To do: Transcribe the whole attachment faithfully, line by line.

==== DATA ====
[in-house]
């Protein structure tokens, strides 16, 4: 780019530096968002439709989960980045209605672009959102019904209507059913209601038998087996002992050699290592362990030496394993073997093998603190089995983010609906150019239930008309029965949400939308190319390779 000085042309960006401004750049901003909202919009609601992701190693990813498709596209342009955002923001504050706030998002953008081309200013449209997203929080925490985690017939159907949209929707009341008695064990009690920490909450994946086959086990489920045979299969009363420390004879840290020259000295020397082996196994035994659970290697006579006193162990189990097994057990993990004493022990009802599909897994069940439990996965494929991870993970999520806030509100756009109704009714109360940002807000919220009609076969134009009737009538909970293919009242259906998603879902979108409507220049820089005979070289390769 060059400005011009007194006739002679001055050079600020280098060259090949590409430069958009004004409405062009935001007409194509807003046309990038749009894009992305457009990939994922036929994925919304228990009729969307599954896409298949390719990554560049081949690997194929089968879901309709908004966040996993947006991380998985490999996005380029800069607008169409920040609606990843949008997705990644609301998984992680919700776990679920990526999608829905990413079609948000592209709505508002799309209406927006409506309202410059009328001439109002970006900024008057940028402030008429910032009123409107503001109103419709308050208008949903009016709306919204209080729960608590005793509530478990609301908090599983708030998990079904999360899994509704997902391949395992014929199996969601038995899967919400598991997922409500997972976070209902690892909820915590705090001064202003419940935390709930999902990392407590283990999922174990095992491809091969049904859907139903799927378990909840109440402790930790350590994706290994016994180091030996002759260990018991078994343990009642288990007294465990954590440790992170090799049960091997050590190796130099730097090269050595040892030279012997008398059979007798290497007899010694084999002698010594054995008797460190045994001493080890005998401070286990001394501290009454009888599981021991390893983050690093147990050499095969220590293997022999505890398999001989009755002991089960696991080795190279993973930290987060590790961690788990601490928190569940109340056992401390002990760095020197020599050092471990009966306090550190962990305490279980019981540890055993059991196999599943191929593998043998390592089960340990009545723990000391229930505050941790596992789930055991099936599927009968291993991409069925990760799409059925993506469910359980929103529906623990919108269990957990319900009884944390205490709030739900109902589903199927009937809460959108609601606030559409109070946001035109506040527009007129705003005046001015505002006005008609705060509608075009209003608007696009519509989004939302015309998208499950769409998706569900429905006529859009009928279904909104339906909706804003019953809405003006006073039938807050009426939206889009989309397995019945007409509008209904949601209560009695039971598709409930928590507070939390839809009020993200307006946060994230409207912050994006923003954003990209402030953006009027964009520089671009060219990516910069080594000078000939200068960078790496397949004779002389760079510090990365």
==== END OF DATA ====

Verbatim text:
[in-house]
């Protein structure tokens, strides 16, 4: 780019530096968002439709989960980045209605672009959102019904209507059913209601038998087996002992050699290592362990030496394993073997093998603190089995983010609906150019239930008309029965949400939308190319390779 000085042309960006401004750049901003909202919009609601992701190693990813498709596209342009955002923001504050706030998002953008081309200013449209997203929080925490985690017939159907949209929707009341008695064990009690920490909450994946086959086990489920045979299969009363420390004879840290020259000295020397082996196994035994659970290697006579006193162990189990097994057990993990004493022990009802599909897994069940439990996965494929991870993970999520806030509100756009109704009714109360940002807000919220009609076969134009009737009538909970293919009242259906998603879902979108409507220049820089005979070289390769 060059400005011009007194006739002679001055050079600020280098060259090949590409430069958009004004409405062009935001007409194509807003046309990038749009894009992305457009990939994922036929994925919304228990009729969307599954896409298949390719990554560049081949690997194929089968879901309709908004966040996993947006991380998985490999996005380029800069607008169409920040609606990843949008997705990644609301998984992680919700776990679920990526999608829905990413079609948000592209709505508002799309209406927006409506309202410059009328001439109002970006900024008057940028402030008429910032009123409107503001109103419709308050208008949903009016709306919204209080729960608590005793509530478990609301908090599983708030998990079904999360899994509704997902391949395992014929199996969601038995899967919400598991997922409500997972976070209902690892909820915590705090001064202003419940935390709930999902990392407590283990999922174990095992491809091969049904859907139903799927378990909840109440402790930790350590994706290994016994180091030996002759260990018991078994343990009642288990007294465990954590440790992170090799049960091997050590190796130099730097090269050595040892030279012997008398059979007798290497007899010694084999002698010594054995008797460190045994001493080890005998401070286990001394501290009454009888599981021991390893983050690093147990050499095969220590293997022999505890398999001989009755002991089960696991080795190279993973930290987060590790961690788990601490928190569940109340056992401390002990760095020197020599050092471990009966306090550190962990305490279980019981540890055993059991196999599943191929593998043998390592089960340990009545723990000391229930505050941790596992789930055991099936599927009968291993991409069925990760799409059925993506469910359980929103529906623990919108269990957990319900009884944390205490709030739900109902589903199927009937809460959108609601606030559409109070946001035109506040527009007129705003005046001015505002006005008609705060509608075009209003608007696009519509989004939302015309998208499950769409998706569900429905006529859009009928279904909104339906909706804003019953809405003006006073039938807050009426939206889009989309397995019945007409509008209904949601209560009695039971598709409930928590507070939390839809009020993200307006946060994230409207912050994006923003954003990209402030953006009027964009520089671009060219990516910069080594000078000939200068960078790496397949004779002389760079510090990365």